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Recommendations for a first Core Outcome Measurement set for complex regional PAin syndrome Clinical sTudies (COMPACT)

Grieve, Sharona,b,*; Perez, Roberto S.G.M.c; Birklein, Frankd; Brunner, Floriane; Bruehl, Stephenf; Harden, R. Normang; Packham, Tarah; Gobeil, Francoisi; Haigh, Richardj; Holly, Janetk; Terkelsen, Astridl; Davies, Lindsaya; Lewis, Jennifera,b; Thomassen, Ilonam; Connett, Robynn; Worth, Tinao; Vatine, Jean-Jacquesp,q; McCabe, Candida S.a,b

doi: 10.1097/j.pain.0000000000000866
Research Paper

Complex regional pain syndrome (CRPS) is a persistent pain condition that remains incompletely understood and challenging to treat. Historically, a wide range of different outcome measures have been used to capture the multidimensional nature of CRPS. This has been a significant limiting factor in the advancement of our understanding of the mechanisms and management of CRPS. In 2013, an international consortium of patients, clinicians, researchers, and industry representatives was established, to develop and agree on a minimum core set of standardised outcome measures for use in future CRPS clinical research, including but not limited to clinical trials within adult populations. The development of a core measurement set was informed through workshops and supplementary work, using an iterative consensus process. “What is the clinical presentation and course of CRPS, and what factors influence it?” was agreed as the most pertinent research question that our standardised set of patient-reported outcome measures should be selected to answer. The domains encompassing the key concepts necessary to answer the research question were agreed as follows: pain, disease severity, participation and physical function, emotional and psychological function, self-efficacy, catastrophizing, and patient's global impression of change. The final core measurement set included the optimum generic or condition-specific patient-reported questionnaire outcome measures, which captured the essence of each domain, and 1 clinician-reported outcome measure to capture the degree of severity of CRPS. The next step is to test the feasibility and acceptability of collecting outcome measure data using the core measurement set in the CRPS population internationally.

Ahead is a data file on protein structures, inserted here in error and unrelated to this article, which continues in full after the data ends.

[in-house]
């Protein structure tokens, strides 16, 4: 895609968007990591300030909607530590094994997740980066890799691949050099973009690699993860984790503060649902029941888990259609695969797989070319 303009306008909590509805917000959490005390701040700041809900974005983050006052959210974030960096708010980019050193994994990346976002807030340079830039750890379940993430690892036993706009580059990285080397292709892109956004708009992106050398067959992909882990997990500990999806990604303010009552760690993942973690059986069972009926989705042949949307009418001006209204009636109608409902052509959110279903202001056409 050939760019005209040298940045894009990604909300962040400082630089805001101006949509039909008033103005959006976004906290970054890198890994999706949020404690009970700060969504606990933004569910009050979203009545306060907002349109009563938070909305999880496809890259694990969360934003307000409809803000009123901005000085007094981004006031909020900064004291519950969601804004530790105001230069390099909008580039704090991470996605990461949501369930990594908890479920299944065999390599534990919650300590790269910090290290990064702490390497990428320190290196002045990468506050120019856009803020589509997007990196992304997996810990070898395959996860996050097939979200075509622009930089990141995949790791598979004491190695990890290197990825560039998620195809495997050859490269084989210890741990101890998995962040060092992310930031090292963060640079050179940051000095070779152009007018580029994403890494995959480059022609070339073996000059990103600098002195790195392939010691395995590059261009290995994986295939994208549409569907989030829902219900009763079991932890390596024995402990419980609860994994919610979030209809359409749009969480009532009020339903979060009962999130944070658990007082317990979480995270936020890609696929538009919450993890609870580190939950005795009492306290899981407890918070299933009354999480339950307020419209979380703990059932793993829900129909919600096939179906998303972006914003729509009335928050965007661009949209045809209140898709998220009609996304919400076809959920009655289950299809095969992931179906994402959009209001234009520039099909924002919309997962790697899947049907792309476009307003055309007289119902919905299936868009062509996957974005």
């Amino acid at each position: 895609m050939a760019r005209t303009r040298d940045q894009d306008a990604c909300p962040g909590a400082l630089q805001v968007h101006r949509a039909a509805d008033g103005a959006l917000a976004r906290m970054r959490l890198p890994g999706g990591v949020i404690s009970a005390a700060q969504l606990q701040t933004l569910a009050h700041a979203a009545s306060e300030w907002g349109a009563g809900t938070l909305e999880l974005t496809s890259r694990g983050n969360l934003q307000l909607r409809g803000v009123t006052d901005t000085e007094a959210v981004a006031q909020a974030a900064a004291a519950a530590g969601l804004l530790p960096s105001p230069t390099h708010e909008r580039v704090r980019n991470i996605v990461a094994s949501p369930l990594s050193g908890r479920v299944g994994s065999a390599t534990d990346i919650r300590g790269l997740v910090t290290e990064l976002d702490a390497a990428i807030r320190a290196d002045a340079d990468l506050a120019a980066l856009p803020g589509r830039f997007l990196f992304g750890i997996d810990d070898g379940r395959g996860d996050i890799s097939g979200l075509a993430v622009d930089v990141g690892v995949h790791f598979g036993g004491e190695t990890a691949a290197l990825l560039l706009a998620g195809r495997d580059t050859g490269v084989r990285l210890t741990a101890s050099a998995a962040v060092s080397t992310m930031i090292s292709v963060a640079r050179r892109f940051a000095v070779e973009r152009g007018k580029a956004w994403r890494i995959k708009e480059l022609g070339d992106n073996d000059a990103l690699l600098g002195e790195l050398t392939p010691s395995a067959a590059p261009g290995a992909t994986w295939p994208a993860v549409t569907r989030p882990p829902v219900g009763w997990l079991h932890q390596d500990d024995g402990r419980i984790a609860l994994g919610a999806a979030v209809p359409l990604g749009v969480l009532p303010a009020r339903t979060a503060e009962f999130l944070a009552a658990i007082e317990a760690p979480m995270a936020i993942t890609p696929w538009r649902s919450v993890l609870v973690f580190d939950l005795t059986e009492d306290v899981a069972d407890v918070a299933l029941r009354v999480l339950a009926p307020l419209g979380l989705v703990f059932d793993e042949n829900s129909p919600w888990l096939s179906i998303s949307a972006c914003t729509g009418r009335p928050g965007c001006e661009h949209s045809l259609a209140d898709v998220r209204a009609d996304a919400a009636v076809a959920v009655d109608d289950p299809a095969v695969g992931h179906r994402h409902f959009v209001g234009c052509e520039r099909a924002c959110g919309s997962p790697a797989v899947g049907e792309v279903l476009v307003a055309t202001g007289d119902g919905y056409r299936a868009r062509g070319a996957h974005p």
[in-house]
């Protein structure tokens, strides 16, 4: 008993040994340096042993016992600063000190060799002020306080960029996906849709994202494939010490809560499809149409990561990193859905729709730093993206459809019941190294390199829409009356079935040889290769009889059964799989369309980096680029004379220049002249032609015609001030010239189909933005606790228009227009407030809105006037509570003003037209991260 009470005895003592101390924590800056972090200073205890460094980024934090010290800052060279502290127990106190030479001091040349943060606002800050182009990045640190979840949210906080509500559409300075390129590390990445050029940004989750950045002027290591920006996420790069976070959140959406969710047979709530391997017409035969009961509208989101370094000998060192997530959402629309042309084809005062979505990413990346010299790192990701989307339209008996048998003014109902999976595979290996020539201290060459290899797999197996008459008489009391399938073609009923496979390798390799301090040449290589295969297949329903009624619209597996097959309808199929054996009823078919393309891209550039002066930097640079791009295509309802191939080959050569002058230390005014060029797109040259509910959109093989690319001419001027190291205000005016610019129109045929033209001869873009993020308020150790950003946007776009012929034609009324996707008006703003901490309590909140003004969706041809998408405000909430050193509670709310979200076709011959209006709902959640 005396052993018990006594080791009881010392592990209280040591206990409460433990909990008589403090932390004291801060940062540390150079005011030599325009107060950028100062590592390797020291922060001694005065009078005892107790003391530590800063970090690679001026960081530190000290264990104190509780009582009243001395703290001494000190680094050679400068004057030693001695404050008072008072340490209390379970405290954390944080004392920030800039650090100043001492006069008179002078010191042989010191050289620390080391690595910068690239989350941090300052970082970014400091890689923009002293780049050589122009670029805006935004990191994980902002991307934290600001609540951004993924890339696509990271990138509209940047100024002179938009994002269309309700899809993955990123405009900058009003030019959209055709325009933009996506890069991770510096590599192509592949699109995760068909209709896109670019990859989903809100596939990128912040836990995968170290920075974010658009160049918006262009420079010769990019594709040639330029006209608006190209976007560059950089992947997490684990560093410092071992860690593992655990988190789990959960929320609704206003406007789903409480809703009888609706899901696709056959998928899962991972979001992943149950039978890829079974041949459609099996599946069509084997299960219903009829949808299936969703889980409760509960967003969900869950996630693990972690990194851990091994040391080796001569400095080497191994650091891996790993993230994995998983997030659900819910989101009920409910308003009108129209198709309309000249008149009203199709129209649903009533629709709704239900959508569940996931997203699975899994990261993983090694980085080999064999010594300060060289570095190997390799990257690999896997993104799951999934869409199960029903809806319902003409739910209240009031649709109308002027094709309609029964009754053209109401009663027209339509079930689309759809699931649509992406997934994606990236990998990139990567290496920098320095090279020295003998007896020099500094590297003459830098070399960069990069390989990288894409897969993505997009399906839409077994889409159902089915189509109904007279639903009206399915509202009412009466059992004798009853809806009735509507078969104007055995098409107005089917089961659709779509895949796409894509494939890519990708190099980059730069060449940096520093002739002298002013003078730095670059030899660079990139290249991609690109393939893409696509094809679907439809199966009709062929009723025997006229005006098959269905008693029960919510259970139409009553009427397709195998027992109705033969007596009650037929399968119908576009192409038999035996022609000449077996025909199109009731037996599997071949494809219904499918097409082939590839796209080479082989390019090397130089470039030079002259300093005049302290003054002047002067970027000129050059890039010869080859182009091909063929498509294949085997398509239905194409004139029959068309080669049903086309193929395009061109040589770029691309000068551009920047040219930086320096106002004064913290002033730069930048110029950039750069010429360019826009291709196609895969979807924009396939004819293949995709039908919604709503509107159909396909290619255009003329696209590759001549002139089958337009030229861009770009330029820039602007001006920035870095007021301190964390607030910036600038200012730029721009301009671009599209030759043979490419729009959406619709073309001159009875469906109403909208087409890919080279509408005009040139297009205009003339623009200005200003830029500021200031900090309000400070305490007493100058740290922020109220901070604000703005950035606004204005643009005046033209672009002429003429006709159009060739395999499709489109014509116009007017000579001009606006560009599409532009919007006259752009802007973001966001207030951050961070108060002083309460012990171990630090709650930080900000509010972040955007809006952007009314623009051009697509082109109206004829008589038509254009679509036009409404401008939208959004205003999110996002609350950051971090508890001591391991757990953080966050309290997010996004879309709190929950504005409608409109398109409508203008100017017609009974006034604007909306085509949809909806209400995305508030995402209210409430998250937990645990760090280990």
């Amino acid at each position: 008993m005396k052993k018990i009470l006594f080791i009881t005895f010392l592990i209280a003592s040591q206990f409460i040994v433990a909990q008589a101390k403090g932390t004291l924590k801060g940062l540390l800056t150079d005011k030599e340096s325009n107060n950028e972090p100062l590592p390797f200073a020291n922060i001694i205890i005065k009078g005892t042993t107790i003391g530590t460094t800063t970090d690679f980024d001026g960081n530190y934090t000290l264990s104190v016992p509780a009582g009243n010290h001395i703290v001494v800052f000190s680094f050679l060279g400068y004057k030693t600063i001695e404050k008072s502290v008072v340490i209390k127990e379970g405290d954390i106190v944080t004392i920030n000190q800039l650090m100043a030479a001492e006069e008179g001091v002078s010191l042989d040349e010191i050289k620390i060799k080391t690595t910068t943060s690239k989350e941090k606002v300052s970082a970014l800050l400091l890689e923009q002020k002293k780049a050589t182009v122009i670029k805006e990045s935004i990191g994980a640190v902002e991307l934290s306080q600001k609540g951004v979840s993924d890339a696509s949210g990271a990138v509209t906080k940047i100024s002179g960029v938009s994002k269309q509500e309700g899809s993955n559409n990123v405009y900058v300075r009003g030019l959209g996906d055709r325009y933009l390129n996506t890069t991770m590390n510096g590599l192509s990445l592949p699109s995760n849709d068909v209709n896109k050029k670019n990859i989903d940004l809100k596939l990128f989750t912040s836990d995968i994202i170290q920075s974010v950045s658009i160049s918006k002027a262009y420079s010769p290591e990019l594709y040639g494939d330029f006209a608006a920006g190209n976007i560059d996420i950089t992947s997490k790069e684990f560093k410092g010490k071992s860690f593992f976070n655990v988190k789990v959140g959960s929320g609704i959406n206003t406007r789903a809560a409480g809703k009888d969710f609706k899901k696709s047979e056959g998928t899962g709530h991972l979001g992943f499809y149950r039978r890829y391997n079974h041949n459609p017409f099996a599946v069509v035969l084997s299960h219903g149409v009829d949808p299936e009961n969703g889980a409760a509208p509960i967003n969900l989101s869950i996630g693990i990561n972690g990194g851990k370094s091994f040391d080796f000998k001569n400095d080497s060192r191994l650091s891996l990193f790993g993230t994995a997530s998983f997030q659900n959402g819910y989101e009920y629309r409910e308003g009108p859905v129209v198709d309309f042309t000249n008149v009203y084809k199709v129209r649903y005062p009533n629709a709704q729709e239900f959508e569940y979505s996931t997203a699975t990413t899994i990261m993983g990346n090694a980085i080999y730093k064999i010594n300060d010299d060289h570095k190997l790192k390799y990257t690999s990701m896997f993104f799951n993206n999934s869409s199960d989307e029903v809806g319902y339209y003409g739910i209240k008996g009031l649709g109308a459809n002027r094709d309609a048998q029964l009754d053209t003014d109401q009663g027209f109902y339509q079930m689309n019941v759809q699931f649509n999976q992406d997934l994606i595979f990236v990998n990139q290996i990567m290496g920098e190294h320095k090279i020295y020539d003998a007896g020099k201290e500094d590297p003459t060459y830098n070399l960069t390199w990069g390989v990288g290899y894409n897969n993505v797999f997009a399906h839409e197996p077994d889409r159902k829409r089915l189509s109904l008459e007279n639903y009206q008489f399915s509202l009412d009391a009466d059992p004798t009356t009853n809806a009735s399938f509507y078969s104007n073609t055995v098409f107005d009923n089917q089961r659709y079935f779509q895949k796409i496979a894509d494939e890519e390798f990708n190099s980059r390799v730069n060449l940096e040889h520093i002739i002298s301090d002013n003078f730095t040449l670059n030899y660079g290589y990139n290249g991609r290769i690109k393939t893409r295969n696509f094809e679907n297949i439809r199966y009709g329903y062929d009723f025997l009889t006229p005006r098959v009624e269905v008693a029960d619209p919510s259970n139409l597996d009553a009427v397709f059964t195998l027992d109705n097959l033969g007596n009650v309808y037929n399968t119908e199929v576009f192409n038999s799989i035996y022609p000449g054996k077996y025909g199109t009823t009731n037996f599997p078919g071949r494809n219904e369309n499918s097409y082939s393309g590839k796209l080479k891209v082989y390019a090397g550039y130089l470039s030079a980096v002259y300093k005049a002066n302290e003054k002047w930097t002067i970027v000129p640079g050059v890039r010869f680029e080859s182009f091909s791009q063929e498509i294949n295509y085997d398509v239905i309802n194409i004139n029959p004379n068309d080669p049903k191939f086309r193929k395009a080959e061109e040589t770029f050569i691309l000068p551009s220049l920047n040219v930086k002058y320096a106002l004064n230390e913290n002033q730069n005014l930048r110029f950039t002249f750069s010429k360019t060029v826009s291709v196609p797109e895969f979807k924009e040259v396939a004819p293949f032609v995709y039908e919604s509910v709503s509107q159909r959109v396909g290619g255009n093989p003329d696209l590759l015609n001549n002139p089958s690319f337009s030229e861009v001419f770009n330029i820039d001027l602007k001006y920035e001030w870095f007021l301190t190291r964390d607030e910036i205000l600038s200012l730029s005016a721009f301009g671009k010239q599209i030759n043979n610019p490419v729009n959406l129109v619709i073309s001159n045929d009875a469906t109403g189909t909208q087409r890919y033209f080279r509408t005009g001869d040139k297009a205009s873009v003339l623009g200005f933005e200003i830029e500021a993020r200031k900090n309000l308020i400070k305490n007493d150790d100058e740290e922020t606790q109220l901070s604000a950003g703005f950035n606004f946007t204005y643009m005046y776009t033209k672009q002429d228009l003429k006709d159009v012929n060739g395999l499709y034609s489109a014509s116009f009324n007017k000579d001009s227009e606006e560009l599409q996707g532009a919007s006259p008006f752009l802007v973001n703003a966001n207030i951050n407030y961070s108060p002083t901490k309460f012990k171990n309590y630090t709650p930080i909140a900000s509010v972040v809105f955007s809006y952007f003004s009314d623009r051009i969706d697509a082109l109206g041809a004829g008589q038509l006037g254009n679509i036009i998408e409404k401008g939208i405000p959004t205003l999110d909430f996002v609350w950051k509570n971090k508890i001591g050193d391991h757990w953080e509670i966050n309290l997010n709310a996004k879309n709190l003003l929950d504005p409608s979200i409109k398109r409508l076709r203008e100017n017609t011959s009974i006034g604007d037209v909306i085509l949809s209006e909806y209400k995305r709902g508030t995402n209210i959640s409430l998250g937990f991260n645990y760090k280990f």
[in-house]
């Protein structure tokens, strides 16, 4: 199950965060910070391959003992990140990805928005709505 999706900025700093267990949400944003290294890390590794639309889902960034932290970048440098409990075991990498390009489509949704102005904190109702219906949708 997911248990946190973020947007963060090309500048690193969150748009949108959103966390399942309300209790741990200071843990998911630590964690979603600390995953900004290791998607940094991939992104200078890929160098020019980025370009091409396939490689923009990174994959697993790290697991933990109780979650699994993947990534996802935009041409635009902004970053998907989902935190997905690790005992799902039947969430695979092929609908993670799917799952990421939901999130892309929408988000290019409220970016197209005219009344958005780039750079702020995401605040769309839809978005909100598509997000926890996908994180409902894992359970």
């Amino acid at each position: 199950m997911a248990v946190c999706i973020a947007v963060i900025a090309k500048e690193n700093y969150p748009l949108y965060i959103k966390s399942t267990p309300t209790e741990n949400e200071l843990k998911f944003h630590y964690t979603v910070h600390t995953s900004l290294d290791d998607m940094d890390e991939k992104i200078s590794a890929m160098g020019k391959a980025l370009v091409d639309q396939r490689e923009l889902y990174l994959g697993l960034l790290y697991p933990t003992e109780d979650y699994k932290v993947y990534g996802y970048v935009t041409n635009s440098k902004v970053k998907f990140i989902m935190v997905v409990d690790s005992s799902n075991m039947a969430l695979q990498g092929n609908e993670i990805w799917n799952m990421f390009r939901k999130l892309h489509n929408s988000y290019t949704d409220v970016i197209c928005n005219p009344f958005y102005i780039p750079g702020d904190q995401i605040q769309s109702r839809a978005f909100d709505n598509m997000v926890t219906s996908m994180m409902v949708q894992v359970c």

An international consortium has developed a core outcome measurement set which will be advocated for all future complex regional pain syndrome clinical trials.

aCRPS Service, Royal United Hospitals NHS Foundation Trust, Bath, United Kingdom

bFaculty of Health and Applied Sciences, University of the West of England, Bristol, United Kingdom

cDepartment of Anesthesiology, VU University Medical Centre, Amsterdam, the Netherlands

dDepartment of Neurology, University Medical Centre Mainz, Mainz, Germany

eDepartment of Physical Medicine and Rheumatology, Balgrist University Hospital, Zurich, Switzerland

fDepartment of Anesthesiology, Vanderbilt University School of Medicine, Nashville, TN, USA

gPM&R and PTHMS, Northwestern University, Chicago, IL, USA

hHand Therapy Clinic, Regional Rehabilitation Program, Hamilton Health Sciences, Hamilton, ON, Canada

iCSSS Pierre Boucher, Longueuil, QC, Canada

jRheumatology Department, Royal Devon & Exeter Hospital, Exeter, United Kingdom

kOut-patient and Outreach Rehabilitation Service, Ottawa Hospital Rehabilitation Centre, Ottawa, ON, Canada

lDepartment of Neurology, Aarhus University Hospital, Aarhus, Denmark

mDutch National CRPS Patient Organization, Nijmegen, the Netherlands

nPatient Partner, Exeter, United Kingdom

oMarket Access, Grünenthal Ltd, Stokenchurch, United Kingdom

pRehabilitation Department, Sackler Faculty of Medicine, Tel Aviv University, Tel Aviv, Israel

qCenter for Rehabilitation of Pain Syndromes, Reuth Rehabilitation Hospital, Tel Aviv, Israel

*Corresponding author. Address: Royal National Hospital for Rheumatic Diseases, Upper Borough Walls, Bath BA1 1RL, United Kingdom. Tel.: 01225 465941; fax: 01225 473461. E-mail address: (S. Grieve).

Sponsorships or competing interests that may be relevant to content are disclosed at the end of this article.

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© 2017 International Association for the Study of Pain
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